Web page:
By the year 2000, all students will leave grades 4, 8, and 12 having demonstrated competency over challenging subject matter including English, mathematics, science, foreign languages, civics and government, economics, arts, history, and geography, and every school in America will ensure that all students learn to use their minds well, so they may be prepared for responsible citizenship, further learning, and productive employment in our Nation's modern economy.
A lot has happened in the study of geography since 1990 when the Office of Educational Research and Improvement first released Helping Your Child Learn Geography.
With the passage of the GOALS 2000: Educate America Act in 1994, geography was officially recognized as a core curriculum subject in American schools.
Also in 1994, the United States saw the release of standards for teaching geography to students K-12. Developed collaboratively by educators, parents, scientists, and others, the geography standards identify what American children should learn in grades 4, 8, and 12. Many states now use these standards as guidelines for developing their own curricula. Progress has also been made on the closely related matter of measuring what students have learned. In 1994, the National Assessment of Educational Progress (NAEP) conducted the first full-scale assessment of what America's students know and can do in geography at grades 4, 8, and 12. The first ``Geography Report Card,'' released this spring, confirms that children whose families are involved in and supportive of their studies perform better.
However, the most dramatic changes affecting geography education in the past six years are changes in the world itself. Many countries no longer have the same borders or names as they did in 1990. The Earth continues to become more crowded, the global economy more competitive, precious natural resources more scarce, and the environment more threatened. With instant, inexpensive communications, we are more closely connected than ever before to people all over the world.
In recent years, new immigrants have come to our country in unprecedented numbers. Children of every color and culture, speaking many different languages, fill our classrooms. In some states, student populations are no longer characterized by a single dominant ethnic group, and this will be true of our entire nation by the middle of the next century.
How can geography help us communicate and successfully face the challenges of our time? Geography is the science of space and place on Earth's surface. We human beings are constantly interacting with the Earth--the Earth shapes our lives just we shape the face of the Earth. Studying geography enables us to better see and understand our own home and culture and our relationships to other cultures and environments. Clear vision and understanding form a basis for nearly any kind of communication and constructive action.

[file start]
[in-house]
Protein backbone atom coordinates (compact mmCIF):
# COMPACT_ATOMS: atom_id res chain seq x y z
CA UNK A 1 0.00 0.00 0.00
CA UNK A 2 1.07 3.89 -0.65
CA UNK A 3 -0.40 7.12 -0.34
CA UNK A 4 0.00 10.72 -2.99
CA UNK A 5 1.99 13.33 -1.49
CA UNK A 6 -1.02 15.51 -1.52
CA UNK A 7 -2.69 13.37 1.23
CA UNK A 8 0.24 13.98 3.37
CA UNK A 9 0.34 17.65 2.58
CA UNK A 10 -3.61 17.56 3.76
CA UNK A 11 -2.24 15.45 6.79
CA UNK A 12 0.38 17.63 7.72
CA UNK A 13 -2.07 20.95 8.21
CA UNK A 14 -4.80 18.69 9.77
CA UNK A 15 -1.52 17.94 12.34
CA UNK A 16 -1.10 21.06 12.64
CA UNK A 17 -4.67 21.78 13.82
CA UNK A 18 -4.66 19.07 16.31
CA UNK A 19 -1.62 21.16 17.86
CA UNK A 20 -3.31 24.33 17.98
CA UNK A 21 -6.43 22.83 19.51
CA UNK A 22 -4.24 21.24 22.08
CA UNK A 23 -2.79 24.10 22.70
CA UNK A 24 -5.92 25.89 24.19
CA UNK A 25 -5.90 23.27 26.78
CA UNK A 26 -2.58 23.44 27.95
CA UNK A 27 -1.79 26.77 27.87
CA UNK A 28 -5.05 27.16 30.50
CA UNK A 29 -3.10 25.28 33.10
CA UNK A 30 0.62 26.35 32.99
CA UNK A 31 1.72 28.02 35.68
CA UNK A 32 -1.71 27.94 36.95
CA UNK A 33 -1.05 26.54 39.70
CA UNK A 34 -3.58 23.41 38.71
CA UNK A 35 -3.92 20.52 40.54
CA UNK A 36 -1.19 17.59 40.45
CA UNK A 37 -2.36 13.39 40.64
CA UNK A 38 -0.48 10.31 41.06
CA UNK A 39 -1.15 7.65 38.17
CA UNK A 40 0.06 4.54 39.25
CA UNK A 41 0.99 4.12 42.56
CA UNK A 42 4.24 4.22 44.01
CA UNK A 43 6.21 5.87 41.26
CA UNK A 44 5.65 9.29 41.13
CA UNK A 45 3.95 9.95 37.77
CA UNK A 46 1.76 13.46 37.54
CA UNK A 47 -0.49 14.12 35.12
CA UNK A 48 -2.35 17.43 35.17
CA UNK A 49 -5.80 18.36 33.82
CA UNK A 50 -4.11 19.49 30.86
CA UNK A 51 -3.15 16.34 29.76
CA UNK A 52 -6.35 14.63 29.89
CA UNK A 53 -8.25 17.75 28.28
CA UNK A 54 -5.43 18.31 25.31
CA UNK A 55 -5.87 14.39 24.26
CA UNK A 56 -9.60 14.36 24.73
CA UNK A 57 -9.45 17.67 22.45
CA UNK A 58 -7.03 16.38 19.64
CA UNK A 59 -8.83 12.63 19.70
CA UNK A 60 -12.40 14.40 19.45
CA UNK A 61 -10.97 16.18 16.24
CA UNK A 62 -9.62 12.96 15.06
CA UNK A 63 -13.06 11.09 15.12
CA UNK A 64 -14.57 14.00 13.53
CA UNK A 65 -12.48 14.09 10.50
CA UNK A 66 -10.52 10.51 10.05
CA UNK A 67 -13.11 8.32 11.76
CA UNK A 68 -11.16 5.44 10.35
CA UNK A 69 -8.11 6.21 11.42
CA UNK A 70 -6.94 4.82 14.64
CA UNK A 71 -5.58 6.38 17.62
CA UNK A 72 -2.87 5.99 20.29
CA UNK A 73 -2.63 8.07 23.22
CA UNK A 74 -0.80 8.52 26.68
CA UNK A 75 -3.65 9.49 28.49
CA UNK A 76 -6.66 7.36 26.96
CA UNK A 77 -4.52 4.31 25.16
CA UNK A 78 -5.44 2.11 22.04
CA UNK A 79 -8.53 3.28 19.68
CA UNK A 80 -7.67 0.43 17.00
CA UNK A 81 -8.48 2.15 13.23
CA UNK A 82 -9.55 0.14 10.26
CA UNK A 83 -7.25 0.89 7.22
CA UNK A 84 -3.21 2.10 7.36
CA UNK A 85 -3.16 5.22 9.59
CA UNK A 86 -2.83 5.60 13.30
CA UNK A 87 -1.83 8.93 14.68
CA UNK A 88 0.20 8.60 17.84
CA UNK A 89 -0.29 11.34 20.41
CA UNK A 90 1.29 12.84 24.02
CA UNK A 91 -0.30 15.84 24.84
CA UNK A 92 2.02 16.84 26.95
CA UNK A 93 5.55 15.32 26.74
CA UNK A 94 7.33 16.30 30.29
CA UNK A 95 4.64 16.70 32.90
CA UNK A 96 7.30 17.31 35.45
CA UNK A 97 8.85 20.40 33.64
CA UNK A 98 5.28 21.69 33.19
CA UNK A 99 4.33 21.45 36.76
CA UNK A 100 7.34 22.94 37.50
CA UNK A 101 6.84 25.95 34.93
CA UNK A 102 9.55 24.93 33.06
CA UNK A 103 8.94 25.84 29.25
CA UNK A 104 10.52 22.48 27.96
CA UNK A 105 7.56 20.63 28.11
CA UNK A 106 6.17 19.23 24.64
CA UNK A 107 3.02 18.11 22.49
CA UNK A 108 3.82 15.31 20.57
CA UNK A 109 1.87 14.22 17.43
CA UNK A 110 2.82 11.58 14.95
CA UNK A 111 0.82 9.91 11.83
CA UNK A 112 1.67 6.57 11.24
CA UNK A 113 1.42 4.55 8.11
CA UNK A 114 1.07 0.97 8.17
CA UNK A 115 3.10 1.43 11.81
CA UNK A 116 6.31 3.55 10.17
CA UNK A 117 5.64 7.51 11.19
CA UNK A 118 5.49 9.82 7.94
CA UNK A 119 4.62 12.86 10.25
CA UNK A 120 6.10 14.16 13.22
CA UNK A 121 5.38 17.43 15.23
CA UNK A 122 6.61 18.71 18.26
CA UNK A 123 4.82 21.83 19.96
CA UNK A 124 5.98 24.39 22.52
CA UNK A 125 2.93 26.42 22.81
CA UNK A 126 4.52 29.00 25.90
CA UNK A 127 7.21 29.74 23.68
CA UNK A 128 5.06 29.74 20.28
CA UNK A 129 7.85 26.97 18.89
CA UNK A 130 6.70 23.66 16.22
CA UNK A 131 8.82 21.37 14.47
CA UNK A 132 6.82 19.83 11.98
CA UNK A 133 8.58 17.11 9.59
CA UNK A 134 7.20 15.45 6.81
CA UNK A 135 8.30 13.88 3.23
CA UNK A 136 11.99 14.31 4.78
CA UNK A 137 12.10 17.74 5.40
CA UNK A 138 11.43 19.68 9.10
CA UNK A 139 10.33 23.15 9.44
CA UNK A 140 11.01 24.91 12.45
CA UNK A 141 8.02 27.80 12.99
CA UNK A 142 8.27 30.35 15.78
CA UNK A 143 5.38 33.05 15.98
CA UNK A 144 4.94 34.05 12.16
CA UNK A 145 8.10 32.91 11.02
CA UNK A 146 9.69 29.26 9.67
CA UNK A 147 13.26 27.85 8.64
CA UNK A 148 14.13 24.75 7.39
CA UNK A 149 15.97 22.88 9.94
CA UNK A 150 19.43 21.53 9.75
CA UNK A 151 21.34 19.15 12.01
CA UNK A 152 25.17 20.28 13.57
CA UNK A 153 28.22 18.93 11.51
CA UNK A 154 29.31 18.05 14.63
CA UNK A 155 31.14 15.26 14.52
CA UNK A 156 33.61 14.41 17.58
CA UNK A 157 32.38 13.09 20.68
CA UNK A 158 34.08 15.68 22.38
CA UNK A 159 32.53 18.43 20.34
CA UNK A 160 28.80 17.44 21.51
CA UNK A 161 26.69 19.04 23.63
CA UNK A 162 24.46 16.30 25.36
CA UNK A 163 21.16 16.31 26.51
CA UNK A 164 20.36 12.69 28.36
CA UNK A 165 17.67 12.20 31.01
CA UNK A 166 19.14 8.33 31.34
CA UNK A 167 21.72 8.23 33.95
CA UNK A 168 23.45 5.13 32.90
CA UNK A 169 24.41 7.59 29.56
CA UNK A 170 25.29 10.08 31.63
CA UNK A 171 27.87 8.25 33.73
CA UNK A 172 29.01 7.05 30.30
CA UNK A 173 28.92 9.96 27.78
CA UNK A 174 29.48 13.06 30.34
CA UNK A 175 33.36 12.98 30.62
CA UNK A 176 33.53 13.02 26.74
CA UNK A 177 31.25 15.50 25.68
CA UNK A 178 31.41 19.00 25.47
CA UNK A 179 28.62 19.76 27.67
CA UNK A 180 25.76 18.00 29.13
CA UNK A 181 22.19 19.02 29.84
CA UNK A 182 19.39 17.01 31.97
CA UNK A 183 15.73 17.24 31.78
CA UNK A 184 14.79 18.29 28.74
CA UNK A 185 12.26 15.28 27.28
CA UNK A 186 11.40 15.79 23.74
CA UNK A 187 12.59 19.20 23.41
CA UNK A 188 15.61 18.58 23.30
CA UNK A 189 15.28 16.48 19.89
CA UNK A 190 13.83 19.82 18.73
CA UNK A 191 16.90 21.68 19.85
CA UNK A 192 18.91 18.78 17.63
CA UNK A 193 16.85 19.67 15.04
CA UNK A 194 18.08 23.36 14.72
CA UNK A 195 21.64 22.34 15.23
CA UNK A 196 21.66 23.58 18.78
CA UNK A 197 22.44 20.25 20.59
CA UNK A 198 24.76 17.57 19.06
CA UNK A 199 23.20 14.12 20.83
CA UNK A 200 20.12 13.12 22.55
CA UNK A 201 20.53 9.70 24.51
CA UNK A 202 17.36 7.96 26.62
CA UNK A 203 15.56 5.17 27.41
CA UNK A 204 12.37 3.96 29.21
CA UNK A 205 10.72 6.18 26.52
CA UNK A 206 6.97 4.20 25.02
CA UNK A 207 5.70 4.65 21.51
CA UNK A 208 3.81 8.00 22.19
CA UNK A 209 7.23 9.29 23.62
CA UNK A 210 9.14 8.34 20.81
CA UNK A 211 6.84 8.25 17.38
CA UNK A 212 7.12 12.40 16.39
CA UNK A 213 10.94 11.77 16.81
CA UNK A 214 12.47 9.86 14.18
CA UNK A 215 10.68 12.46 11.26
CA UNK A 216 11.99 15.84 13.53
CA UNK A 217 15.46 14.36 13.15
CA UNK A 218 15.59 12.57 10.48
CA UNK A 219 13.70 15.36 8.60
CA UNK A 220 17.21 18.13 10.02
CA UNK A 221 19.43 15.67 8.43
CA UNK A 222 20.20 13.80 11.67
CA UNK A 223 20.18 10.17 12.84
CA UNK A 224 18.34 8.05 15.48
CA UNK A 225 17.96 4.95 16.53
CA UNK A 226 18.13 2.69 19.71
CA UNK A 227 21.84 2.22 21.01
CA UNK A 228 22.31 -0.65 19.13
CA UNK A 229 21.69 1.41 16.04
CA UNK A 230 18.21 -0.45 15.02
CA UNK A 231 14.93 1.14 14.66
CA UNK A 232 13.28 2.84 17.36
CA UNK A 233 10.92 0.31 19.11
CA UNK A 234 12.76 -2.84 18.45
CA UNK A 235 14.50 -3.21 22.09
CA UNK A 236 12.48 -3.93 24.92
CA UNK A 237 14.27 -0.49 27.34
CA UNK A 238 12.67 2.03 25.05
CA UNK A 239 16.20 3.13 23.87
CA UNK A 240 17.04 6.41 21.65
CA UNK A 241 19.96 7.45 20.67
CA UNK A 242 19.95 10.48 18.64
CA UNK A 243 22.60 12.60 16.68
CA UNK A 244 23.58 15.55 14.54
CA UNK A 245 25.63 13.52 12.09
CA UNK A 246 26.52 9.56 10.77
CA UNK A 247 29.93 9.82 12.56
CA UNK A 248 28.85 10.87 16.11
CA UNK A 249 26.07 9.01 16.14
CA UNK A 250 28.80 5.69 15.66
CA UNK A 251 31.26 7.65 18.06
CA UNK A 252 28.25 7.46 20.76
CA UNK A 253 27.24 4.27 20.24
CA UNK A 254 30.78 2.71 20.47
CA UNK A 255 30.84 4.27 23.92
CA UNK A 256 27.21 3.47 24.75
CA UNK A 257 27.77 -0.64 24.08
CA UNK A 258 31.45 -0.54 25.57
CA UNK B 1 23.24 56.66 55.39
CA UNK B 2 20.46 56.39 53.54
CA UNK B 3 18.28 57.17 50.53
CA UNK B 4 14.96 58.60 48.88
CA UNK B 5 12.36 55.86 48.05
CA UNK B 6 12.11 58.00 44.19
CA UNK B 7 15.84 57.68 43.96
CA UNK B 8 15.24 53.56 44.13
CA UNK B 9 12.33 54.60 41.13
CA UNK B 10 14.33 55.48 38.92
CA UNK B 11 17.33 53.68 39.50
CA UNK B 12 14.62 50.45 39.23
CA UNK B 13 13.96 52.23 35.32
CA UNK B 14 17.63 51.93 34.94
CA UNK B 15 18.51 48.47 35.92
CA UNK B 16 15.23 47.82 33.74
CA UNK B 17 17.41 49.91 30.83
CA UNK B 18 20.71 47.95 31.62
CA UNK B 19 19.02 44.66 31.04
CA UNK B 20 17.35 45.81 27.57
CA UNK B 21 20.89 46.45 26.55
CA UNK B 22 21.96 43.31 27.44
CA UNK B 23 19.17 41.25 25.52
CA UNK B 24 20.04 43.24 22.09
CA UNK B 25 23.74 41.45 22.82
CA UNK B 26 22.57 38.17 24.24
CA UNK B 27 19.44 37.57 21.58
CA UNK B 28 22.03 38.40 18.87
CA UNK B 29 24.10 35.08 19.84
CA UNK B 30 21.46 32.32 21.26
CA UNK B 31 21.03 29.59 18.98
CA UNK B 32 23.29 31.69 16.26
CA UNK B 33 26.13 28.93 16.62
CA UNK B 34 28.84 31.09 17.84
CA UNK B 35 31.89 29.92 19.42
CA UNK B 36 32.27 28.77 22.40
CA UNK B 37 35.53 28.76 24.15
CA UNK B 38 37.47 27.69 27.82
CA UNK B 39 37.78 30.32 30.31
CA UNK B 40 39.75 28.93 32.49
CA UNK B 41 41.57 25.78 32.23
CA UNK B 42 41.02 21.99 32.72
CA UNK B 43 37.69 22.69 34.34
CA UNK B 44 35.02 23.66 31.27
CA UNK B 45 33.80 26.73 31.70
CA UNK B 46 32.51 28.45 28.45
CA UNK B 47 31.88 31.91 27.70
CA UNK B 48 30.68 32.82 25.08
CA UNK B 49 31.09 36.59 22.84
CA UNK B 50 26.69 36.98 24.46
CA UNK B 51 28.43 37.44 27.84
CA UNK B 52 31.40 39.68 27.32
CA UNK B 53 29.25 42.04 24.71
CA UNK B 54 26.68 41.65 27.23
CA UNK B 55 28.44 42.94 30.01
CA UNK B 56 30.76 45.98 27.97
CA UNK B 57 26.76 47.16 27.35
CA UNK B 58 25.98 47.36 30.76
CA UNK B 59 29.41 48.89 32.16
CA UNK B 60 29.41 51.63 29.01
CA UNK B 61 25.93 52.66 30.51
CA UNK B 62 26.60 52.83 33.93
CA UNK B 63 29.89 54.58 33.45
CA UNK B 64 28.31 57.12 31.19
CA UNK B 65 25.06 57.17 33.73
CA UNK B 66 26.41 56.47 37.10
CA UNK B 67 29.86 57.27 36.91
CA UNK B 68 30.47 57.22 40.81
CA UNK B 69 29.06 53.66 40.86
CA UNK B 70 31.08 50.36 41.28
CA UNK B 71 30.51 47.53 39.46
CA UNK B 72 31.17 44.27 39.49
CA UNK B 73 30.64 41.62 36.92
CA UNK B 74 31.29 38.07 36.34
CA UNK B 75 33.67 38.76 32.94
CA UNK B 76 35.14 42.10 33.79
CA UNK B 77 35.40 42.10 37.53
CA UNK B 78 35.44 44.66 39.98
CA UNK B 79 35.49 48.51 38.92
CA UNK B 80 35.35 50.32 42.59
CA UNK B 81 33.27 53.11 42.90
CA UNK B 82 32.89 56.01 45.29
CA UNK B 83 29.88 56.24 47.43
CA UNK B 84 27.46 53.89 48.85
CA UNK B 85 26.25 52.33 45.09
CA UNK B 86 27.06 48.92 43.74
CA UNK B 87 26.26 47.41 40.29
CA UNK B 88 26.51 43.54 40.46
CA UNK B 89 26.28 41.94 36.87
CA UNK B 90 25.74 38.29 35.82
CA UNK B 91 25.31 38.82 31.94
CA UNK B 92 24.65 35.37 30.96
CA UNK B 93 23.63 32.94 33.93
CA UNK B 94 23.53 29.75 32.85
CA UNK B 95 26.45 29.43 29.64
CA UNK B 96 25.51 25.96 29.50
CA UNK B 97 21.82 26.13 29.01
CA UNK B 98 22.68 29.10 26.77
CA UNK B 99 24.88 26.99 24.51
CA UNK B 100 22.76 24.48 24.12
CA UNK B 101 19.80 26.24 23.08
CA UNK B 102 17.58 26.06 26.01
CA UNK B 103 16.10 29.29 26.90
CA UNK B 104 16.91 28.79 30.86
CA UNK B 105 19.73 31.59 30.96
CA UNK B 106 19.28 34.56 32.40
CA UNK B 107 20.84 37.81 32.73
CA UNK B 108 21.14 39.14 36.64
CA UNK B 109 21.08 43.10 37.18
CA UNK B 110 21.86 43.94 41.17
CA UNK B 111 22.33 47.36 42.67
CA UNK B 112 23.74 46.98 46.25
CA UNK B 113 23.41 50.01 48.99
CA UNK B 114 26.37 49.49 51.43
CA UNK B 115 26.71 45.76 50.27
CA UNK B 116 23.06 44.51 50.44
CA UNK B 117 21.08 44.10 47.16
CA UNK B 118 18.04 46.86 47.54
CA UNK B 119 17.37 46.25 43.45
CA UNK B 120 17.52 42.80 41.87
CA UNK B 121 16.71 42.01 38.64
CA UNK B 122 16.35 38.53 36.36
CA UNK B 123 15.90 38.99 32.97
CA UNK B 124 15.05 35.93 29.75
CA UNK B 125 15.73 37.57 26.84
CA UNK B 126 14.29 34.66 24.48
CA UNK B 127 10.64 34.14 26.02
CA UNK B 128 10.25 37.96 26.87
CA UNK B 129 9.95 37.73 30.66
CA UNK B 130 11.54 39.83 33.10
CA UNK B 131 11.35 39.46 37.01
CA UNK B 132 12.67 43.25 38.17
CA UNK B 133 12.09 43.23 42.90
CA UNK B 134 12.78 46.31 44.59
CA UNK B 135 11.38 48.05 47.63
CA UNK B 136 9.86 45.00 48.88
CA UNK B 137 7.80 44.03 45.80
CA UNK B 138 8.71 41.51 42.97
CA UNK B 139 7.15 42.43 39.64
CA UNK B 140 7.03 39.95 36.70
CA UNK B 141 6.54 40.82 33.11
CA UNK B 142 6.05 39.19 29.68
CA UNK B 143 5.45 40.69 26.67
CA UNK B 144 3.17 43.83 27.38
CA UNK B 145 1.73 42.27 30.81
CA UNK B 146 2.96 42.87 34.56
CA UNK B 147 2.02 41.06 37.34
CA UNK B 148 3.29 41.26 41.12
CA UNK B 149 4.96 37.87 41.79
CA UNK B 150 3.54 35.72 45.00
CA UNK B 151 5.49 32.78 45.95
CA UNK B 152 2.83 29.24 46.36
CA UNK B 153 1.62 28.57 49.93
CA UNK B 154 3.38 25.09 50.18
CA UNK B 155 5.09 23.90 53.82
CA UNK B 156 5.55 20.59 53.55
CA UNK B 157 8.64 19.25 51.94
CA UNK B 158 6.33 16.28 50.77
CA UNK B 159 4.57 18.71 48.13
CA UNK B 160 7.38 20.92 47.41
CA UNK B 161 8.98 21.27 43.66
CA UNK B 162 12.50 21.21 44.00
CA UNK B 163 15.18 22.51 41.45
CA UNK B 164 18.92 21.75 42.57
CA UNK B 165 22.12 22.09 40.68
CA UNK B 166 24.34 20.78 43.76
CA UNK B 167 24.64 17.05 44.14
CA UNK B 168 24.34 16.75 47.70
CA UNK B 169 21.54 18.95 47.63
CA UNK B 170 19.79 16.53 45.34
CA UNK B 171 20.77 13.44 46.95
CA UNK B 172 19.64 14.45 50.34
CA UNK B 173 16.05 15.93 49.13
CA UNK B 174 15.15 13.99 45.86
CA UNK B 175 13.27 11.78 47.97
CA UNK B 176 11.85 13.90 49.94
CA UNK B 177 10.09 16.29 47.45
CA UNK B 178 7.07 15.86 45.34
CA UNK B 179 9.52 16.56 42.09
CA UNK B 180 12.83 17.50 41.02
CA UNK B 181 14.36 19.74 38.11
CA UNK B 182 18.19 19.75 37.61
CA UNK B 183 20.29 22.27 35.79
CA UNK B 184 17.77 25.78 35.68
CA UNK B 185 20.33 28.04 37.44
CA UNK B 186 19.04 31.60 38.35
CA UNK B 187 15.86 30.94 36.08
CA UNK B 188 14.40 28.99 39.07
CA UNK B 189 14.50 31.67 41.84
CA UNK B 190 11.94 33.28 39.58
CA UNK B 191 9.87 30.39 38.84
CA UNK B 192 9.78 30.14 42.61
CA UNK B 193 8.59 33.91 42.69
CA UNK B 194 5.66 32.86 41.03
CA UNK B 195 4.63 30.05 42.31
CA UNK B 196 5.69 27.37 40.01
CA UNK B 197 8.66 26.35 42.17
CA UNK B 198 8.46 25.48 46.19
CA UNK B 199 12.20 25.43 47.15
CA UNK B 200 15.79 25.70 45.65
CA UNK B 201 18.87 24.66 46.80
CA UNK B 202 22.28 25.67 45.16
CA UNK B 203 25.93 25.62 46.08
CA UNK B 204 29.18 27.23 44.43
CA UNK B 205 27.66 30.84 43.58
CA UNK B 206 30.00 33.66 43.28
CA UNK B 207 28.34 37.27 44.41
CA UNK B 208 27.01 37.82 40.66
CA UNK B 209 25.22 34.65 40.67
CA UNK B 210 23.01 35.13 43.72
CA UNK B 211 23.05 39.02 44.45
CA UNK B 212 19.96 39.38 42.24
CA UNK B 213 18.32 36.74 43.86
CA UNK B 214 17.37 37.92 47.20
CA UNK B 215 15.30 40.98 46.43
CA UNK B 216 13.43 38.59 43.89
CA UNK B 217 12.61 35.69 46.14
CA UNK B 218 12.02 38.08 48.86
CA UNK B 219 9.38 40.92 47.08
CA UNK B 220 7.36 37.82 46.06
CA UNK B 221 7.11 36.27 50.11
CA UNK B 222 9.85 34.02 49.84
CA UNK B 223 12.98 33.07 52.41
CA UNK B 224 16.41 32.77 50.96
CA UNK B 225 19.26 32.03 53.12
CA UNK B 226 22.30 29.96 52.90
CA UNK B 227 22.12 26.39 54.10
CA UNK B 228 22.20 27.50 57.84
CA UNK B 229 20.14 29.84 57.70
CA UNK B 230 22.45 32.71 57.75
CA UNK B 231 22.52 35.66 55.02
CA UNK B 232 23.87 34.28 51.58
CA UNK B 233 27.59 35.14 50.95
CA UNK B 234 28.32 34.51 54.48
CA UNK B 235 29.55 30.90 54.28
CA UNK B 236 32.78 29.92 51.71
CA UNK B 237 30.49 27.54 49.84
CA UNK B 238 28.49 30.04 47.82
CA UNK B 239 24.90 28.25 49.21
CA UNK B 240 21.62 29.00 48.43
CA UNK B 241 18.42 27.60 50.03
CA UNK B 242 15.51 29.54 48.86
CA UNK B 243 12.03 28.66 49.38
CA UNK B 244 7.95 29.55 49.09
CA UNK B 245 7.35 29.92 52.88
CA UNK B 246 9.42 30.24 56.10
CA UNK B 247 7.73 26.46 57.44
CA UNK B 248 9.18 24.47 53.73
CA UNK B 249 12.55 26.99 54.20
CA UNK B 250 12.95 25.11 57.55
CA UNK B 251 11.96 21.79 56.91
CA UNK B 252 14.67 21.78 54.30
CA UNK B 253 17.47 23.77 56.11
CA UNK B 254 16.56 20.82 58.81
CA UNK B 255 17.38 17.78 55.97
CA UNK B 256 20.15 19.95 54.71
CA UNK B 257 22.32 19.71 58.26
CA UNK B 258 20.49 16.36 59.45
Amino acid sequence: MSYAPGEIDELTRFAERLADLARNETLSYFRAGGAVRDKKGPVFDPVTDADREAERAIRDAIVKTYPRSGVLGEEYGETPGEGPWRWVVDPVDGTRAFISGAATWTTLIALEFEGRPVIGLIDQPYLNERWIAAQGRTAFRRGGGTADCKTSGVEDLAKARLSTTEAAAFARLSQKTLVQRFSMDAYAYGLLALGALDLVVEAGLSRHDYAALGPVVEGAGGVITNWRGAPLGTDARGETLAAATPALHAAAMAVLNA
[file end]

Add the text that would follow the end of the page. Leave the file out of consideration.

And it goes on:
So, we are pleased to update and reprint Helping Your Child Learn Geography. From creating treasure maps to helping children find pen pals, the book still offers many simple, fun activities to teach youngsters the fundamentals of geography. We've given the book a new look. We've added a checklist from the standards called "What Does Your Fourth Grader Know?'' And, we've updated the resources, adding materials on the standards, as well as some software and Web sites.
A lot has changed in the study of geography since 1990. But a lot remains the same. Parents are still a child's first and ongoing teachers. When you talk with your children about world events or vacation plans and you turn to an atlas or a map, you teach them a great deal. Not only do you help them learn how to use maps, but over time, you help them form their own mental map of the world. They can then better organize and understand information about other people and events. Or, as the GOALS 2000: Educate America Act states, they can learn to use their minds well.
This learning process can be fun. We hope you and your children will enjoy the games, maps, and suggested activities that follow. While simple and fun, these ideas can be used to help youngsters develop a basic understanding of geography that will aid them in their school studies.
Sharon P. Robinson
Assistant Secretary for Educational Research